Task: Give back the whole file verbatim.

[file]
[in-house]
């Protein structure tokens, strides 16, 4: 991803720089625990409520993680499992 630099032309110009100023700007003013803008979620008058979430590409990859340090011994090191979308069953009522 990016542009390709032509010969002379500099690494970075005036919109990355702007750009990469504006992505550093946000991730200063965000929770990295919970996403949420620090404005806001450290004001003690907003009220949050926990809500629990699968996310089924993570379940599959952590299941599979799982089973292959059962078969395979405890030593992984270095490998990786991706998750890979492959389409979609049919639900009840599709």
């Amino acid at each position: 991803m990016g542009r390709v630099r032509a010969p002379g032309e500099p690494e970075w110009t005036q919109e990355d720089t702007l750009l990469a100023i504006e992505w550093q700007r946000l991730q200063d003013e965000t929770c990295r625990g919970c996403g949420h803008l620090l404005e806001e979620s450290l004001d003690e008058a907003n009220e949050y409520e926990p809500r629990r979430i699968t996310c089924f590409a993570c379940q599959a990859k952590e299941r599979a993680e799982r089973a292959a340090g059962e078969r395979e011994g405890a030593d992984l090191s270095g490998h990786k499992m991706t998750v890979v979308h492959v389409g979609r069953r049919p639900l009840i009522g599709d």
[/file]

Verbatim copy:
[in-house]
């Protein structure tokens, strides 16, 4: 991803720089625990409520993680499992 630099032309110009100023700007003013803008979620008058979430590409990859340090011994090191979308069953009522 990016542009390709032509010969002379500099690494970075005036919109990355702007750009990469504006992505550093946000991730200063965000929770990295919970996403949420620090404005806001450290004001003690907003009220949050926990809500629990699968996310089924993570379940599959952590299941599979799982089973292959059962078969395979405890030593992984270095490998990786991706998750890979492959389409979609049919639900009840599709």
């Amino acid at each position: 991803m990016g542009r390709v630099r032509a010969p002379g032309e500099p690494e970075w110009t005036q919109e990355d720089t702007l750009l990469a100023i504006e992505w550093q700007r946000l991730q200063d003013e965000t929770c990295r625990g919970c996403g949420h803008l620090l404005e806001e979620s450290l004001d003690e008058a907003n009220e949050y409520e926990p809500r629990r979430i699968t996310c089924f590409a993570c379940q599959a990859k952590e299941r599979a993680e799982r089973a292959a340090g059962e078969r395979e011994g405890a030593d992984l090191s270095g490998h990786k499992m991706t998750v890979v979308h492959v389409g979609r069953r049919p639900l009840i009522g599709d």